2015 THP Inspiration: Medical Hacks

Last year’s Hackaday Prize focused on building something cool, useful, and open. This led to builds as impressive as quadcopters nicknamed the Decapitron, to devices as useful as an Everything Radio. It’s a big field, and if you want to build something that will win, you first need an idea.

This year we’re making that part of the process a little easier for you. We’re looking for builds that matter, be they devices that monitor pollution, feed entire populations, lay the groundwork for powering an entire city, or reduce the cost and increase access to medical care.

pillminderMedical builds are a tricky subject, but over the years we’ve seen a few that stand out. Some can be as simple as a pill dispenser that tells the Internet when you don’t take your meds. This type of build is actually pretty popular with several iterations, one that works with pill bottles.

Maybe a gadget you could find in a drug store isn’t your thing. That’s okay, instead you can turn your attention to advanced medical imaging, like 3D printing a brain tumor and preventing a misdiagnosis. We’ve seen 3D printed MRI and CT scans for a while now, and coming up with a system that automates the process would be a great entry for the Hackaday prize.

prosOf course with 3D printers, you have a bunch of prosthesis applications; from a nine-year-old who designed his own prosthetic arm, a printed prosthetic arm for a stranger, or something simpler like our own [Bil Herd]’s quest to rebuild a finger.

These are all simple builds, but ones that clearly meet the criteria of doing something meaningful. The sky is the limit, and if you want to improve the desktop CT scanner, learn CPR (correctly) from an automated assistant, or be brought back to life with your own design, that’s all well within the goals of this year’s Hackaday Prize.

Pill dispenser tattles to the Internet when you don’t take your pills

pill-taking-reminder-hardware

Here’s another entry in the Parallax microMedic 2013 contest. [Tim] calls it his Propeller-based Internet Logging Pill Dispenser (PDF file), or P.I.L. Box for short.

The hardware is a base unit into which a normal plastic pill organizer is placed. We like this design, as many pharmacies will fill pill boxes for you and this doesn’t complicate that process. You simply pull out the correct box at the beginning of the week and put it in the base unit. You can see one white LED is shining on the Monday slot in the box. This lights up starting an hour before the set pill taking time. This way if you walk by it reminds you. There is also a voice tailor made to scare the elderly that comes out of the speaker, and a simple messages spelled out on the set of seven segment displays. The base unit detects when you press the button to open the pill box and counts that as a properly administered dosage.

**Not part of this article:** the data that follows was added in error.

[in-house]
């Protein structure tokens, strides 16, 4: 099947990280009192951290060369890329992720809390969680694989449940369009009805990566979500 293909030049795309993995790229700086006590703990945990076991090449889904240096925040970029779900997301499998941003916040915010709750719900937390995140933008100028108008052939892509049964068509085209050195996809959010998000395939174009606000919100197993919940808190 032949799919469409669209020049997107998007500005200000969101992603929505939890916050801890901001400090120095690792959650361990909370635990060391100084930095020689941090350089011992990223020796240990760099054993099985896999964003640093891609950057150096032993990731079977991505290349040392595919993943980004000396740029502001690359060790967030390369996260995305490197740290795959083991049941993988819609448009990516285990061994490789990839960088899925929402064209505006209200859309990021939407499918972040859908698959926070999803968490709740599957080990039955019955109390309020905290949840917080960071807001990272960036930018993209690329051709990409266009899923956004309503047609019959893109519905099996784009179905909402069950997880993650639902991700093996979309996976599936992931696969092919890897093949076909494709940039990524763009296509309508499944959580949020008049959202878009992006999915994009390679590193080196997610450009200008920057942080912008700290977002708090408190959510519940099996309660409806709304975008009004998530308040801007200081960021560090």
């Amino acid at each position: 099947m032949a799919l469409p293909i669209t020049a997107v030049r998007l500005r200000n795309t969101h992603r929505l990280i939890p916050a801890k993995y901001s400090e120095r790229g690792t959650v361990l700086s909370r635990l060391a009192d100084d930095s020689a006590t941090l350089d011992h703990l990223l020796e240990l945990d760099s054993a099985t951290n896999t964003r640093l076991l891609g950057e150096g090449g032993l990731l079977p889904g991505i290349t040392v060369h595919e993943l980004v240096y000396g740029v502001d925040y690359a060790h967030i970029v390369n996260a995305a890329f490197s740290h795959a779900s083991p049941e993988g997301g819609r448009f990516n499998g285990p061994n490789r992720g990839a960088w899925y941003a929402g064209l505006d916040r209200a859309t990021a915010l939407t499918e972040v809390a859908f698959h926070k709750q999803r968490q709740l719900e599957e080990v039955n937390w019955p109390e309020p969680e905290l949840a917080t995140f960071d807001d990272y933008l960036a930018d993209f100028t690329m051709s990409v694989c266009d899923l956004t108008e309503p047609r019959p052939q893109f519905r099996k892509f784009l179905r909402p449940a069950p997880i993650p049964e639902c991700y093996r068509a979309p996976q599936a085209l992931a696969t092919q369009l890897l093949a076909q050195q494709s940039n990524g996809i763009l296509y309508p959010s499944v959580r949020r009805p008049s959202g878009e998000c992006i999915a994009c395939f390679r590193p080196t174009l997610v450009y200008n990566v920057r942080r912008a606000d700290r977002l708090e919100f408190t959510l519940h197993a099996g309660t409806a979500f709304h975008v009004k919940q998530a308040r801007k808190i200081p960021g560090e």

Now, if you forget to take the pill it’s not a good thing. The server, which is running on the laptop, will rat you out. It uses the Twitter API to alert whomever is following it — meant for a relative or caregiver — that a dosage was missed. Let’s hope they’re good at keeping up with their Twitter feed!

We remember seeing one other microMedic entry so far, this heart-shaped heart simulator. But we’re going to look around and see how many other good ones we’ve missed.

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A Pill Reminder Box to be Proud of

Not satisfied with the traditional daily pill boxes, [Ryan] set out to build his own. According to his article, these particular pills had to be taken every three days, and he wanted a solution that required “zero effort.” Although one might question whether his solution actually took this amount of effort, the build came out very well.

The result is a box that reminds one to take a pill from one or two bottles using a blinking LED. When the pill bottle is picked up, consumption is assumed and the timer is reset. The main components consist of an Arduino, real time clock, and a battery backup.  Additionally, two picture frames are used to form the project enclosure along with some LEDs and other assorted hardware to finish everything.

This project combines some basic electronics hacking and programming with a very nice looking cover. The results are a very clean looking build with a good write up. For another example of a well finished project with great pictures, check out this N64 portable build.